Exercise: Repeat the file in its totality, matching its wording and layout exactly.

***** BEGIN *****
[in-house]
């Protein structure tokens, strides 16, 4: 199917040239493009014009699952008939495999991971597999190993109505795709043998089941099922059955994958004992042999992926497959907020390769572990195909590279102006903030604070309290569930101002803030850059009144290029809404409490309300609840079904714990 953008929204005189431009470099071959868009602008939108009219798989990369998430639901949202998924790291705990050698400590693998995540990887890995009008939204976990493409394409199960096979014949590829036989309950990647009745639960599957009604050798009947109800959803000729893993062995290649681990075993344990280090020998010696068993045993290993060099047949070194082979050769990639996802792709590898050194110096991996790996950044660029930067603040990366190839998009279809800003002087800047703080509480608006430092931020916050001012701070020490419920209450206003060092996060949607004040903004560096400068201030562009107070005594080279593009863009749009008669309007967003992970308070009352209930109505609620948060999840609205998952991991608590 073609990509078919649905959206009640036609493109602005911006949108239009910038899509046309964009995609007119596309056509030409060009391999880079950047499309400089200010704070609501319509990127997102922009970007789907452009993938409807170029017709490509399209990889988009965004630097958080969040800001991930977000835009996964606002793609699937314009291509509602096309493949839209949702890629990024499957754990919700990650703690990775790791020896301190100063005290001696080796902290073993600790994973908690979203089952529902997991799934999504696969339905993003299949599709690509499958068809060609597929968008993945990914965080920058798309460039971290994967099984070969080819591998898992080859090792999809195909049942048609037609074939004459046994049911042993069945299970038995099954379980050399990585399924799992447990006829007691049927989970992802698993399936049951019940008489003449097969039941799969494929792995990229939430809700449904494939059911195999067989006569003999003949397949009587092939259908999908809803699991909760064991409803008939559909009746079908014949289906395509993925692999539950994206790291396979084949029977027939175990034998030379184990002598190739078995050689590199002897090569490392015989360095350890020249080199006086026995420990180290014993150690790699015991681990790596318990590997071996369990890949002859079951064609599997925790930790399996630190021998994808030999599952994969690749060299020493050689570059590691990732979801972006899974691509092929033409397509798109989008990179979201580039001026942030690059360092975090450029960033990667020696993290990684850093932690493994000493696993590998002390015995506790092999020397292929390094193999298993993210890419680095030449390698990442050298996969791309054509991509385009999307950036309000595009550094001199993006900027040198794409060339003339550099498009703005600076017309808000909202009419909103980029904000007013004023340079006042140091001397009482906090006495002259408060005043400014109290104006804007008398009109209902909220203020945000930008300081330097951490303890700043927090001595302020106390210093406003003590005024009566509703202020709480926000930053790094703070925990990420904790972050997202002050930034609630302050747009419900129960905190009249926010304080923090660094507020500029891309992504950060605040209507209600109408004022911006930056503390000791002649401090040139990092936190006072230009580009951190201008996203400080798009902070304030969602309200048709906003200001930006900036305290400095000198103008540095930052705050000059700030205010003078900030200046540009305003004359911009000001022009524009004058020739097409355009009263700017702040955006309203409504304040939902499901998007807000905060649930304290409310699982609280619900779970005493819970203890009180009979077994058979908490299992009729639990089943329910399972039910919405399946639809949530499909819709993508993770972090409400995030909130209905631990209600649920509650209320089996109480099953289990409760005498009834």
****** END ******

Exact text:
[in-house]
């Protein structure tokens, strides 16, 4: 199917040239493009014009699952008939495999991971597999190993109505795709043998089941099922059955994958004992042999992926497959907020390769572990195909590279102006903030604070309290569930101002803030850059009144290029809404409490309300609840079904714990 953008929204005189431009470099071959868009602008939108009219798989990369998430639901949202998924790291705990050698400590693998995540990887890995009008939204976990493409394409199960096979014949590829036989309950990647009745639960599957009604050798009947109800959803000729893993062995290649681990075993344990280090020998010696068993045993290993060099047949070194082979050769990639996802792709590898050194110096991996790996950044660029930067603040990366190839998009279809800003002087800047703080509480608006430092931020916050001012701070020490419920209450206003060092996060949607004040903004560096400068201030562009107070005594080279593009863009749009008669309007967003992970308070009352209930109505609620948060999840609205998952991991608590 073609990509078919649905959206009640036609493109602005911006949108239009910038899509046309964009995609007119596309056509030409060009391999880079950047499309400089200010704070609501319509990127997102922009970007789907452009993938409807170029017709490509399209990889988009965004630097958080969040800001991930977000835009996964606002793609699937314009291509509602096309493949839209949702890629990024499957754990919700990650703690990775790791020896301190100063005290001696080796902290073993600790994973908690979203089952529902997991799934999504696969339905993003299949599709690509499958068809060609597929968008993945990914965080920058798309460039971290994967099984070969080819591998898992080859090792999809195909049942048609037609074939004459046994049911042993069945299970038995099954379980050399990585399924799992447990006829007691049927989970992802698993399936049951019940008489003449097969039941799969494929792995990229939430809700449904494939059911195999067989006569003999003949397949009587092939259908999908809803699991909760064991409803008939559909009746079908014949289906395509993925692999539950994206790291396979084949029977027939175990034998030379184990002598190739078995050689590199002897090569490392015989360095350890020249080199006086026995420990180290014993150690790699015991681990790596318990590997071996369990890949002859079951064609599997925790930790399996630190021998994808030999599952994969690749060299020493050689570059590691990732979801972006899974691509092929033409397509798109989008990179979201580039001026942030690059360092975090450029960033990667020696993290990684850093932690493994000493696993590998002390015995506790092999020397292929390094193999298993993210890419680095030449390698990442050298996969791309054509991509385009999307950036309000595009550094001199993006900027040198794409060339003339550099498009703005600076017309808000909202009419909103980029904000007013004023340079006042140091001397009482906090006495002259408060005043400014109290104006804007008398009109209902909220203020945000930008300081330097951490303890700043927090001595302020106390210093406003003590005024009566509703202020709480926000930053790094703070925990990420904790972050997202002050930034609630302050747009419900129960905190009249926010304080923090660094507020500029891309992504950060605040209507209600109408004022911006930056503390000791002649401090040139990092936190006072230009580009951190201008996203400080798009902070304030969602309200048709906003200001930006900036305290400095000198103008540095930052705050000059700030205010003078900030200046540009305003004359911009000001022009524009004058020739097409355009009263700017702040955006309203409504304040939902499901998007807000905060649930304290409310699982609280619900779970005493819970203890009180009979077994058979908490299992009729639990089943329910399972039910919405399946639809949530499909819709993508993770972090409400995030909130209905631990209600649920509650209320089996109480099953289990409760005498009834």